Perhaps the most famous sentence in the Torah is found in this week’s Torah portion – “Hear O Israel, the Lord our God, the Lord is One.” (Deuteronomy 6:4). Interestingly, the last letter of the Hebrew word for “Hear” (Shema) is enlarged in the Torah scroll (Ayin), as is the last letter of the Hebrew word for “One” (the Daled in Echad). Among the many possible explanations, one understanding of the combination of these two letters (Ayin and Daled) may reveal why the text calls specific attention to them: The letters Ayin Daled can be read “ade” which means “to bear witness.” In reading the “Hear O Israel” one is in effect testifying that God exists.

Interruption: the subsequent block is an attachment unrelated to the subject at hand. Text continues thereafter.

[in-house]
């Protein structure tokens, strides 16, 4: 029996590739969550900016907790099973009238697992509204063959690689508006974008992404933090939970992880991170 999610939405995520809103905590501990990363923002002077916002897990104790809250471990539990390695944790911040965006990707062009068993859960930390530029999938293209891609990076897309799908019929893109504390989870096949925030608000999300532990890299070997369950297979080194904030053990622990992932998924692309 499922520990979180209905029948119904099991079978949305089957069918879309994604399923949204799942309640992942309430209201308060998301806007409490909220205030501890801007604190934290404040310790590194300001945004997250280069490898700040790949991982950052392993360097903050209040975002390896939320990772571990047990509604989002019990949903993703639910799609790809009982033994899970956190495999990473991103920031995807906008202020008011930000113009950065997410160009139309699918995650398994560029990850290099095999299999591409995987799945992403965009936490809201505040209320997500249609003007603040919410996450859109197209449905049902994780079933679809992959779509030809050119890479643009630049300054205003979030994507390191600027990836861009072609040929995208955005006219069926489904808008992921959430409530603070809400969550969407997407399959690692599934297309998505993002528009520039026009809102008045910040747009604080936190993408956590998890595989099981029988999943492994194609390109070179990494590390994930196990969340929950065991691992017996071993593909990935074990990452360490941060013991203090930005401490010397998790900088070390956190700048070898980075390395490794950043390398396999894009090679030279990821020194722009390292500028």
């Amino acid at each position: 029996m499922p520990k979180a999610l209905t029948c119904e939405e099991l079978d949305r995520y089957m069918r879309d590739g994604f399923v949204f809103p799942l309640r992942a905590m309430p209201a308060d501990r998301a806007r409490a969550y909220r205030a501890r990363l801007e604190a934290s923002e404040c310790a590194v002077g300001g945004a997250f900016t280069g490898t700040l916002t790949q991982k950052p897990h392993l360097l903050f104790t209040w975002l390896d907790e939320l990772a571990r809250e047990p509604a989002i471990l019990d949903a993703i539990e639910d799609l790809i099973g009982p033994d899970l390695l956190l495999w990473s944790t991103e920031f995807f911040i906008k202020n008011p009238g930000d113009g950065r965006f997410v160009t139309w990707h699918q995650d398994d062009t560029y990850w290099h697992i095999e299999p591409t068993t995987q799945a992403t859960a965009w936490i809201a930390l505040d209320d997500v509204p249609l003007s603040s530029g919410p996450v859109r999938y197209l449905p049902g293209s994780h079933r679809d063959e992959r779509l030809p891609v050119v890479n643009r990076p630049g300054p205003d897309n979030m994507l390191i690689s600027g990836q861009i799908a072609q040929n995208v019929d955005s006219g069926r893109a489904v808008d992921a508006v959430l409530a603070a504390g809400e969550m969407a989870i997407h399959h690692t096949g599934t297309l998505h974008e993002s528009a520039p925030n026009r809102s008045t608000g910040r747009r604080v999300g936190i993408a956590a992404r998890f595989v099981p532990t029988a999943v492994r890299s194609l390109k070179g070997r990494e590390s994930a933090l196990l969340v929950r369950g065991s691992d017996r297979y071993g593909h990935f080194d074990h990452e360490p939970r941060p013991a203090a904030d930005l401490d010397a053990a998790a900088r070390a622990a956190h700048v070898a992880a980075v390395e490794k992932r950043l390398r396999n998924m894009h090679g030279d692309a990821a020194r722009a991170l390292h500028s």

This Shabbat being the first of the seven weeks leading up to Rosh Hashana and Yom Kippur, one more thought comes to mind: Maybe the letters are large to teach us that even the smallest of changes could pervert the meaning of the text. For example, if one would read the Shema as having an Aleph as its last letter instead of the Ayin (after all the Aleph and Ayin are both silent letters) the word Shema would mean “perhaps” (sheh-mah). This would change this firm declaration of belief into an _expression of doubt. And if the Daled would be mistaken for a Reish (after all, there is only a slight difference in the writing of a Daled and Reish) – the word echad (One) would be read acher (other). This would change the critical Jewish belief in One God into a belief in two gods. If baseball is a game of inches, the Torah is a guide of millimeters – sometimes the smallest thing makes all the difference. As we move towards Rosh Hashana and Yom Kippur, all of us ought be careful with every word, every gesture and every action, because you never know where the smallest changes may lead you.